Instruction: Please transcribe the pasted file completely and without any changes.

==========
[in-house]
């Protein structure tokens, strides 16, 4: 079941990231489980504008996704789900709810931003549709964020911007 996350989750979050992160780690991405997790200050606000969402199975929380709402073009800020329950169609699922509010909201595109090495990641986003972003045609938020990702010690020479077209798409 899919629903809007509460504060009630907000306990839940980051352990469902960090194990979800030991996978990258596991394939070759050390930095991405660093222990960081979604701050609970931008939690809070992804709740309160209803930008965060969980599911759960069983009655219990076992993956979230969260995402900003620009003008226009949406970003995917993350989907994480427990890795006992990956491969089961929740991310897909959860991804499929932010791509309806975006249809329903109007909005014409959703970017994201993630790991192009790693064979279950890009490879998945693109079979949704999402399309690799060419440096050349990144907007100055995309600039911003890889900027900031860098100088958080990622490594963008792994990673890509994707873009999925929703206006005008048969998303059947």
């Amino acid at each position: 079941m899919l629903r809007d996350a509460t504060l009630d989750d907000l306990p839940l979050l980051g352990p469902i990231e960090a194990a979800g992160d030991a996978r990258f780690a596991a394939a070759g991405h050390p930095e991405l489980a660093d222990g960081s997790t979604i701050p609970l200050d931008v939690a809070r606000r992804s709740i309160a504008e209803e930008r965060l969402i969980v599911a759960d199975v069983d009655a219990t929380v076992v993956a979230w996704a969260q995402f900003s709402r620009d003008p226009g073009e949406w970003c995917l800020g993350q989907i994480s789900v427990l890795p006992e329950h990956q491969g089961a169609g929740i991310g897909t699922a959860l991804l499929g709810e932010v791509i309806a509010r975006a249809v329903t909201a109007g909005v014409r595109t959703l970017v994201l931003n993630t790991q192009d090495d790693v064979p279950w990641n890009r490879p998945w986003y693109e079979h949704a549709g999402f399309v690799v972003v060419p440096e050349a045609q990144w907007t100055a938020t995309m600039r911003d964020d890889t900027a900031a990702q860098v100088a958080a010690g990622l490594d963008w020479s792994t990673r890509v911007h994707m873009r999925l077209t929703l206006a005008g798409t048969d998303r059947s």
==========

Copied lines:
[in-house]
């Protein structure tokens, strides 16, 4: 079941990231489980504008996704789900709810931003549709964020911007 996350989750979050992160780690991405997790200050606000969402199975929380709402073009800020329950169609699922509010909201595109090495990641986003972003045609938020990702010690020479077209798409 899919629903809007509460504060009630907000306990839940980051352990469902960090194990979800030991996978990258596991394939070759050390930095991405660093222990960081979604701050609970931008939690809070992804709740309160209803930008965060969980599911759960069983009655219990076992993956979230969260995402900003620009003008226009949406970003995917993350989907994480427990890795006992990956491969089961929740991310897909959860991804499929932010791509309806975006249809329903109007909005014409959703970017994201993630790991192009790693064979279950890009490879998945693109079979949704999402399309690799060419440096050349990144907007100055995309600039911003890889900027900031860098100088958080990622490594963008792994990673890509994707873009999925929703206006005008048969998303059947």
């Amino acid at each position: 079941m899919l629903r809007d996350a509460t504060l009630d989750d907000l306990p839940l979050l980051g352990p469902i990231e960090a194990a979800g992160d030991a996978r990258f780690a596991a394939a070759g991405h050390p930095e991405l489980a660093d222990g960081s997790t979604i701050p609970l200050d931008v939690a809070r606000r992804s709740i309160a504008e209803e930008r965060l969402i969980v599911a759960d199975v069983d009655a219990t929380v076992v993956a979230w996704a969260q995402f900003s709402r620009d003008p226009g073009e949406w970003c995917l800020g993350q989907i994480s789900v427990l890795p006992e329950h990956q491969g089961a169609g929740i991310g897909t699922a959860l991804l499929g709810e932010v791509i309806a509010r975006a249809v329903t909201a109007g909005v014409r595109t959703l970017v994201l931003n993630t790991q192009d090495d790693v064979p279950w990641n890009r490879p998945w986003y693109e079979h949704a549709g999402f399309v690799v972003v060419p440096e050349a045609q990144w907007t100055a938020t995309m600039r911003d964020d890889t900027a900031a990702q860098v100088a958080a010690g990622l490594d963008w020479s792994t990673r890509v911007h994707m873009r999925l077209t929703l206006a005008g798409t048969d998303r059947s």